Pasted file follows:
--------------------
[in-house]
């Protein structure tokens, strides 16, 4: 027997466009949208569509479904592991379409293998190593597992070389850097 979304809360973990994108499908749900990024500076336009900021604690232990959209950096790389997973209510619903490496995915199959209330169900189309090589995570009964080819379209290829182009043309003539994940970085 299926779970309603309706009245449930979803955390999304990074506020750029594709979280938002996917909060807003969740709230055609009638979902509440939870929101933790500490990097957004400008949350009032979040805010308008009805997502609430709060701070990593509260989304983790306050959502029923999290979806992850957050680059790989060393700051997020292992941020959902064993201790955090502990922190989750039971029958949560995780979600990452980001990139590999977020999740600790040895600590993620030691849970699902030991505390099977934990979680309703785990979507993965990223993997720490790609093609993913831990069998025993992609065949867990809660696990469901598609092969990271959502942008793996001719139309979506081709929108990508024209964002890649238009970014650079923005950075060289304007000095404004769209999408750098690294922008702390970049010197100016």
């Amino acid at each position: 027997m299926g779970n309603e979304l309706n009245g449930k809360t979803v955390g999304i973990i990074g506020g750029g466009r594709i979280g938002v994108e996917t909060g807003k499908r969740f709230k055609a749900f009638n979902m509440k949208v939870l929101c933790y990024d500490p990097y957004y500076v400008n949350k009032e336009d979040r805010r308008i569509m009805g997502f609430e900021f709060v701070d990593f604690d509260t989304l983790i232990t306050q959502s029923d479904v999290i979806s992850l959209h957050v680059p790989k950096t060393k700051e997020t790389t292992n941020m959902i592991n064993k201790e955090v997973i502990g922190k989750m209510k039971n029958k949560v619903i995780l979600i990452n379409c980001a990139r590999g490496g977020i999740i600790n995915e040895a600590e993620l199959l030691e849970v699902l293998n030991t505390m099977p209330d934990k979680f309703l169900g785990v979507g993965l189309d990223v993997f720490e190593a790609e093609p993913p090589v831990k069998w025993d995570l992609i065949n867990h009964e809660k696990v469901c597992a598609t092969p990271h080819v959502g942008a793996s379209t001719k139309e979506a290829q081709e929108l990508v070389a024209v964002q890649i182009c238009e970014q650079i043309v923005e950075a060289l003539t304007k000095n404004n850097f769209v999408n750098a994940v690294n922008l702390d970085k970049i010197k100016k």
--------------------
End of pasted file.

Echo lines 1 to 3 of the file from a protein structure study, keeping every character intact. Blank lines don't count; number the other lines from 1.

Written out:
[in-house]
């Protein structure tokens, strides 16, 4: 027997466009949208569509479904592991379409293998190593597992070389850097 979304809360973990994108499908749900990024500076336009900021604690232990959209950096790389997973209510619903490496995915199959209330169900189309090589995570009964080819379209290829182009043309003539994940970085 299926779970309603309706009245449930979803955390999304990074506020750029594709979280938002996917909060807003969740709230055609009638979902509440939870929101933790500490990097957004400008949350009032979040805010308008009805997502609430709060701070990593509260989304983790306050959502029923999290979806992850957050680059790989060393700051997020292992941020959902064993201790955090502990922190989750039971029958949560995780979600990452980001990139590999977020999740600790040895600590993620030691849970699902030991505390099977934990979680309703785990979507993965990223993997720490790609093609993913831990069998025993992609065949867990809660696990469901598609092969990271959502942008793996001719139309979506081709929108990508024209964002890649238009970014650079923005950075060289304007000095404004769209999408750098690294922008702390970049010197100016």
């Amino acid at each position: 027997m299926g779970n309603e979304l309706n009245g449930k809360t979803v955390g999304i973990i990074g506020g750029g466009r594709i979280g938002v994108e996917t909060g807003k499908r969740f709230k055609a749900f009638n979902m509440k949208v939870l929101c933790y990024d500490p990097y957004y500076v400008n949350k009032e336009d979040r805010r308008i569509m009805g997502f609430e900021f709060v701070d990593f604690d509260t989304l983790i232990t306050q959502s029923d479904v999290i979806s992850l959209h957050v680059p790989k950096t060393k700051e997020t790389t292992n941020m959902i592991n064993k201790e955090v997973i502990g922190k989750m209510k039971n029958k949560v619903i995780l979600i990452n379409c980001a990139r590999g490496g977020i999740i600790n995915e040895a600590e993620l199959l030691e849970v699902l293998n030991t505390m099977p209330d934990k979680f309703l169900g785990v979507g993965l189309d990223v993997f720490e190593a790609e093609p993913p090589v831990k069998w025993d995570l992609i065949n867990h009964e809660k696990v469901c597992a598609t092969p990271h080819v959502g942008a793996s379209t001719k139309e979506a290829q081709e929108l990508v070389a024209v964002q890649i182009c238009e970014q650079i043309v923005e950075a060289l003539t304007k000095n404004n850097f769209v999408n750098a994940v690294n922008l702390d970085k970049i010197k100016k």